An independent trust handling GM's old bankruptcy claims reached a new settlement with customers who sued the automaker years ago over faulty ignition switches -- a deal that could force GM to give up more than $1 billion in new stock if a judge approves it.
GM's Korean unit has warned that it would file for bankruptcy if there isn't a restructuring deal by Friday, as the operation is running out of cash to pay employees and suppliers amid slumping sales. A look at how South Korea's court-managed bankruptcy protection procedures work.
VW, Ford, GM and Toyota are among a group of 13 automakers who will contribute as much as $130 million to compensate those injured by faulty Takata airbag inflators as part of a deal to resolve the supplier's bankruptcy, a U.S. plaintiffs' attorney said.
The trust set up to handle GM's bankruptcy claims acted in bad faith in reaching a $15 million class-action settlement that would have forced the company to contribute as much as $1 billion in new stock, a judge ruled in throwing out the accord.
Uber has been blamed for crushing the taxi industry, labor rules, privacy -- and now leather car seats? That's the contention of bankrupt GST AutoLeather, which makes leather and components for virtually ever major automaker.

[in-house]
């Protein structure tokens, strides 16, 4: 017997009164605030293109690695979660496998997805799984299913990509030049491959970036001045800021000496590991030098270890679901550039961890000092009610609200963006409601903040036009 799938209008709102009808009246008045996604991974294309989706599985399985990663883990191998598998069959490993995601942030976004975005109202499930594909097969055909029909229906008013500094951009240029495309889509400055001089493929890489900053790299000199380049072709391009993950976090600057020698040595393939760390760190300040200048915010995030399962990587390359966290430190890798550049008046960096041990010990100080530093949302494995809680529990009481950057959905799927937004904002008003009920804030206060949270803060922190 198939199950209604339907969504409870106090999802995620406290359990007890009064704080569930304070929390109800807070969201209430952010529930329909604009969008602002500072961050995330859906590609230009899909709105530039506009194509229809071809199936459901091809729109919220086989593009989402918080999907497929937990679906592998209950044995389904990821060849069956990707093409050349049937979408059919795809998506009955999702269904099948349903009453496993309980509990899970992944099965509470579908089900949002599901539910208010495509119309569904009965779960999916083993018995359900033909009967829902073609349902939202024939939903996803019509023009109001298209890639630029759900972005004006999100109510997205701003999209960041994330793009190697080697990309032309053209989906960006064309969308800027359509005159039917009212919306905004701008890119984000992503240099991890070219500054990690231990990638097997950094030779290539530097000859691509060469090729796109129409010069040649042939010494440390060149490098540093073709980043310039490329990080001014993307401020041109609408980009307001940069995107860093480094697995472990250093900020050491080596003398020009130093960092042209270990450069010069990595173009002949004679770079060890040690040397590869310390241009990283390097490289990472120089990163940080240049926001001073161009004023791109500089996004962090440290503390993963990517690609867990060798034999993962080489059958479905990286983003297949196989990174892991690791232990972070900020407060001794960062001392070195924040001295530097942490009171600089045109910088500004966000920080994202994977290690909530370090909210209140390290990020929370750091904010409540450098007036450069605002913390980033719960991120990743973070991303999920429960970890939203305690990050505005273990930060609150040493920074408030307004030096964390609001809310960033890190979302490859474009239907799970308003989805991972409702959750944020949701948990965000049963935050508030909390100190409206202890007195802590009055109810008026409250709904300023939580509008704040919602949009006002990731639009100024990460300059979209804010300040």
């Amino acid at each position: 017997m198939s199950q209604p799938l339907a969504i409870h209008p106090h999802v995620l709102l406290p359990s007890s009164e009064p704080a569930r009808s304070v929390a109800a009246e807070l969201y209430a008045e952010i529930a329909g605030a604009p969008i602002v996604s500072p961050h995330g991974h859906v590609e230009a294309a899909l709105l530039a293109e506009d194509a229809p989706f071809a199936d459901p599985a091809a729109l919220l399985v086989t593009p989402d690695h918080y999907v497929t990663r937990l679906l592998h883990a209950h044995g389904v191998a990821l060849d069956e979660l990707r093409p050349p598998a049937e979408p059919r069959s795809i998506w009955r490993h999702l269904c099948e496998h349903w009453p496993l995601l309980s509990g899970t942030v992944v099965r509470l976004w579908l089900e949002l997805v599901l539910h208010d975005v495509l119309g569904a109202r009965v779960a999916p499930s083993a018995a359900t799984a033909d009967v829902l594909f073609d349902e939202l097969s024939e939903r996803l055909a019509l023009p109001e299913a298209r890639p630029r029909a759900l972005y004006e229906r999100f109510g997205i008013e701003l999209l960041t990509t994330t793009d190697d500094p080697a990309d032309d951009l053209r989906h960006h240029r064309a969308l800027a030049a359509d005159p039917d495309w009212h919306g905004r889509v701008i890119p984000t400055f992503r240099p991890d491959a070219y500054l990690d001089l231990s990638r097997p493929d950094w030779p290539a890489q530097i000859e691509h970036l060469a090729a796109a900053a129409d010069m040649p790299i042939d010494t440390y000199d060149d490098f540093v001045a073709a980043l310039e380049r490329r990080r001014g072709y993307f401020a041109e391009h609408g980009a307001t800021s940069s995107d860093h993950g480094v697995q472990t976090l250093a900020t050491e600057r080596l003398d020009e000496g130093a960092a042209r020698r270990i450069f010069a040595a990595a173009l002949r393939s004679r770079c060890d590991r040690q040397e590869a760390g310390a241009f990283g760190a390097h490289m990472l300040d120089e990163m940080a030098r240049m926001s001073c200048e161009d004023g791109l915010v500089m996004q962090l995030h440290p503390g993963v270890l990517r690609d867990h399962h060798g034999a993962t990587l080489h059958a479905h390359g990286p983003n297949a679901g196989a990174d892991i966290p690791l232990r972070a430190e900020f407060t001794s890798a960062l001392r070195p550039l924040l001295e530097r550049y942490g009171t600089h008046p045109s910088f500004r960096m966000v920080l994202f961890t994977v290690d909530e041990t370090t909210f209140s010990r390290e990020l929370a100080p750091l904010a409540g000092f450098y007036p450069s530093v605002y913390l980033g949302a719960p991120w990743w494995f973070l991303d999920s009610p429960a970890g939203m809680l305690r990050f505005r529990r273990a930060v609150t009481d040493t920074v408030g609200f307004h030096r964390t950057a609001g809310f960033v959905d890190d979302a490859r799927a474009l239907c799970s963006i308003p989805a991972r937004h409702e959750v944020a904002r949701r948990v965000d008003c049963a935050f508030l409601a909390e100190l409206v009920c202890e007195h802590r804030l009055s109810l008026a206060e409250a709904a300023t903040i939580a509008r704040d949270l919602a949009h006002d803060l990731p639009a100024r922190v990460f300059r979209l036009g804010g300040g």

Key Safety Systems has agreed to terms on the purchase of assets of Takata, and final documents will be signed in less than two weeks. Takata had been stricken by a recall of its faulty vehicle airbags.
General Motors accused the trust set up to handle its bankruptcy claims of secretly plotting with plaintiffs' attorneys to make it pay $1 billion in stock as part of a $15 million class-action settlement.
Takata's bankruptcy filing was meant to draw a line under the auto industry's biggest safety recall, but last week's announcement of more airbag inflator recalls suggests automakers could face fresh liabilities.